Proposed trophy hunt ban builds political broil

Candidates take each other’s parties to task over proposed trophy hunt ban

  • Tue Nov 29th, 2016 10:00am
  • News

A mother grizzly with three cubs

Barry Coulter/With files from Black Press

B.C. NDP leader John Horgan has created a political broohaha, after vowing to ban the trophy hunting of grizzly bears in B.C. if the party forms government after next May’s provincial election.

Horgan said B.C.’s iconic grizzlies are worth more to the province alive than dead.

“We can look after our natural environment, respect the outdoor traditions of our province and grow the economy if we make the right choices,” Horgan said. “That should start now with a change in how we treat the iconic grizzly bears of B.C.”

But the proposal has caused considerable consternation in the riding of Kootenay East, where hunting looms large as recreation and industry.

Liberal candidate Tom Shypitka says he supports “science-based decisions when it comes to wildlife issues,” and cites a provincial government publication of a thorough study of grizzly bear populations (dx.plos.org/10.1371/journal.pone.0082757) that says grizzly populations are healthy in many regions, including the Kootenays.

“As long as populations can support a hunt, politicians should stay out of it,” Shypitka said in an email to the Townsman. “I know fathers and grandfathers who want to take a son or grandson out for a bear hunt. As long as we have healthy populations, the grizzly bear hunt should continue.”

Shypitka added that the grizzly population must be managed to control numbers, and “our choice is a hunt or to have Conservation Officers remove excess bears. I think the choice is clear.”

Shypitka criticized the NDP for the proposed ban, and said the NDP is “actually writing off rural B.C.”

On the other side of the Kootenay East political spectrum, NDP candidate Randal Macnair is also saying science is behind the proposed ban, and that the Liberal government’s “results based” environmental management system has failed.

“I’ve always supported science-based wildlife management,” Macnair told the Townsman, also by email. “The larger issue is habitat conservation and the fact that B.C. is one of the most poorly funded jurisdictions in North America. British Columbia needs dedicated funding for wildlife habitat and conservation.”

Macnair said he understands why a ban has been proposed. “It is in large part a result of the appalling mismanagement of wildlife and habitat by the BC Liberals.”

Macnair cited research saying that “from 2006-2014 only 38 per cent of the human-caused grizzly mortalities in the Southern Rockies grizzly population were hunting kills. Animal control, rail and highway corridors and illegal kills resulted in the deaths of almost twice as many grizzlies as hunting.”

Macnair added that he has encountered a wide range of opinions with respect to the ban, “but the common thread is the need to for habitat conservation. The government isn’t out there doing the critical research to help better understand and protect the health of wildlife populations.”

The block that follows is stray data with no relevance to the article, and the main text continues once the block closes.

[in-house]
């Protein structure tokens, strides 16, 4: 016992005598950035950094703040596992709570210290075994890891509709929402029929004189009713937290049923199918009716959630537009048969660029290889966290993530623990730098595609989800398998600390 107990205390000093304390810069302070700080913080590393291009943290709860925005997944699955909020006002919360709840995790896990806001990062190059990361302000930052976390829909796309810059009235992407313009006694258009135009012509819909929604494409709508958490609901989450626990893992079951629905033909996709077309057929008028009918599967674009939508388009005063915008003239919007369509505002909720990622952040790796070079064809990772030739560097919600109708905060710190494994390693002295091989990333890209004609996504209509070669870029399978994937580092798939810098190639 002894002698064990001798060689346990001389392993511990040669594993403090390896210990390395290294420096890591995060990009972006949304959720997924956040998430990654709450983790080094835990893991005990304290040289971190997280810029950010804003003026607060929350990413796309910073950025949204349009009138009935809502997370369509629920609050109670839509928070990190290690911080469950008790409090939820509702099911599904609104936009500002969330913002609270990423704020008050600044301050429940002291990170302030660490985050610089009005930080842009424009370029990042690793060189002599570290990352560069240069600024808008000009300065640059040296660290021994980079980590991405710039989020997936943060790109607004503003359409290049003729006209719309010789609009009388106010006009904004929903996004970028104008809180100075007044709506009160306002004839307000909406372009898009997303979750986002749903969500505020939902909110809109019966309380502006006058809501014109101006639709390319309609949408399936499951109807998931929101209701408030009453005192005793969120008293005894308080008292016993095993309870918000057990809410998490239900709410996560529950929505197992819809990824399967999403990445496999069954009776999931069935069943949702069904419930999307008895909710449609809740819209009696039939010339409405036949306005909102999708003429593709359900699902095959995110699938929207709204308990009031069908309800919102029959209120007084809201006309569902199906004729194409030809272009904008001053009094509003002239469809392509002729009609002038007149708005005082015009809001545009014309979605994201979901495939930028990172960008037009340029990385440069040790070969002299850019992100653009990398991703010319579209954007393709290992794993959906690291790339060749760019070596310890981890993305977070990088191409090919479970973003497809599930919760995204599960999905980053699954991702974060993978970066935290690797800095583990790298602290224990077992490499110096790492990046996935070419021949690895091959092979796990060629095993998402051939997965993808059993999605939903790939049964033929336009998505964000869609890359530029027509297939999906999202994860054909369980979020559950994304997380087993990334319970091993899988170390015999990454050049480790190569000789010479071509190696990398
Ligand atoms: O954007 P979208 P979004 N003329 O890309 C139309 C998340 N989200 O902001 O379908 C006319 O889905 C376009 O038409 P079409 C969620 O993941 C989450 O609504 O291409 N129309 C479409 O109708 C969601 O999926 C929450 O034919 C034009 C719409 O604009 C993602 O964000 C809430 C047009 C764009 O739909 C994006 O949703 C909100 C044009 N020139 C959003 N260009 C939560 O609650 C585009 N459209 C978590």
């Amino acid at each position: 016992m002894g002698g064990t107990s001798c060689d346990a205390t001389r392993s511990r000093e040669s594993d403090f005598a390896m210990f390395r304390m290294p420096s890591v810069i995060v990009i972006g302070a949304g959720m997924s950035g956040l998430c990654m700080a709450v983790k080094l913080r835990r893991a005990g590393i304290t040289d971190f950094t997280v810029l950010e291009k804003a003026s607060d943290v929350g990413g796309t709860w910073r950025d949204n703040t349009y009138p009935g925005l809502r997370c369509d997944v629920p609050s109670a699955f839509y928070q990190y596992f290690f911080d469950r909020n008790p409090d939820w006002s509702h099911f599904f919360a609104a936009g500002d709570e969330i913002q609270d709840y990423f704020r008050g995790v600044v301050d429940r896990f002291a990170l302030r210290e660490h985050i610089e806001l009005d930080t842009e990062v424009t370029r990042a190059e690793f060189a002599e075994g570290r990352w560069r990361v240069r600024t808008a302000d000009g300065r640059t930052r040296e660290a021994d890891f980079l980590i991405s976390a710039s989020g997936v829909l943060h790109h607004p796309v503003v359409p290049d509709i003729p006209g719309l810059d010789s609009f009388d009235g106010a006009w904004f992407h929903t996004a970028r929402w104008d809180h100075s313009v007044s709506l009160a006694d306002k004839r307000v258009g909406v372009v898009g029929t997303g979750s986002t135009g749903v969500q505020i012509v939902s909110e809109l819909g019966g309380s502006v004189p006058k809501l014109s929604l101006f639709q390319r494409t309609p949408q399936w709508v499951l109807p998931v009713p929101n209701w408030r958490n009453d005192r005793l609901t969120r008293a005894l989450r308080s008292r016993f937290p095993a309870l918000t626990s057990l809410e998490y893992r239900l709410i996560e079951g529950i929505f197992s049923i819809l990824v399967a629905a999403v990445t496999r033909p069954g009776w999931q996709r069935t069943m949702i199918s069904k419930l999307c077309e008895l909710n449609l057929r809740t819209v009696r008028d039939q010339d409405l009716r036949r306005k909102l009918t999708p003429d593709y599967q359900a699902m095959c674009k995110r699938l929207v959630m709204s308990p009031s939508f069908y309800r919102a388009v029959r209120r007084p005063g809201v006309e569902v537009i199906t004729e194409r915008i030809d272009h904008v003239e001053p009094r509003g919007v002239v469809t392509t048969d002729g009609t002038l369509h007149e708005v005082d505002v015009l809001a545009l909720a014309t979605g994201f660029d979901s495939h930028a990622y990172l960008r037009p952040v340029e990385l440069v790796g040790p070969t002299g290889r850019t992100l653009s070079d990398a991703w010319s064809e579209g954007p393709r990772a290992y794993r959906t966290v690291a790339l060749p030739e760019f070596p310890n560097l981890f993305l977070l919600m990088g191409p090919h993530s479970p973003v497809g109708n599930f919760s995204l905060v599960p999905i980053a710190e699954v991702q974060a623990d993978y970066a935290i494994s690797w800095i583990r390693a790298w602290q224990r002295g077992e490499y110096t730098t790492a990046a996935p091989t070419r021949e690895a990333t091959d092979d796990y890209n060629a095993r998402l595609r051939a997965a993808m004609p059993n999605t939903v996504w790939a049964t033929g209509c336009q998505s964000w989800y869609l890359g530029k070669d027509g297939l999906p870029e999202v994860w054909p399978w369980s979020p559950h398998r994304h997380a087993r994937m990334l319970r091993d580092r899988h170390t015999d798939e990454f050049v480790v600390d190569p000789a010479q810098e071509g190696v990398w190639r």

Shypitka said the ban demonstrates the NDP’s rural-urban divide.

“They know the grizzly bear hunt is generally supported in rural B.C. and they know the evidence supports a hunt,” Shypitka said. “With their decision to oppose hunting for political reasons, they are revealing their urban bias.”

Forests Minister Steve Thomson said the B.C. Liberal government is moving to retire guide-outfitter licenses in the Great Bear Rainforest as territories are sold to bear-watching companies. About a third of the province is off limits to grizzly hunting for wildlife management reasons.

But the rest is subject to a managed hunt for resident and non-resident guided hunters that has been been validated by independent experts and makes a significant contribution to the provincial economy, he said.

“It clearly will not resonate well in rural communities,” Thomson said.

A recent report on the B.C. grizzly bear management system gave the province good marks, but also recommended setting objectives to accommodate both hunting and viewing of grizzly bears, and investigate whether conflicts exist.

The B.C. government has felt blowback from resident B.C. hunters in recent years after a controversial 2014 decision to increase big-game hunt allocations for guide outfitters at the expense of unguided locals.

There are more than 15,000 grizzly bears in B.C., which accounts for more than half of grizzlies in Canada.

B.C. Wildlife Federation strategic initiatives director Alan Martin told Black Press that the federation doesn’t object to the NDP commitment.

“We think that if you’re hunting wildlife that you should utilize the whole animal and that’s been part our policy and is consistent with this announcement,” he said.

Martin said the federation is more concerned about the sustainability of grizzly habitat.

“I think there are larger issues about grizzly bears in terms of the habitat that is required to sustain them,” Martin said. “We’re seeing lots of impacts because of accelerated forest harvesting and changes in salmon populations. Those are probably much more important to deal with than the issue of trophy hunting.”

With files from Tom Fletcher and Jeff Nagel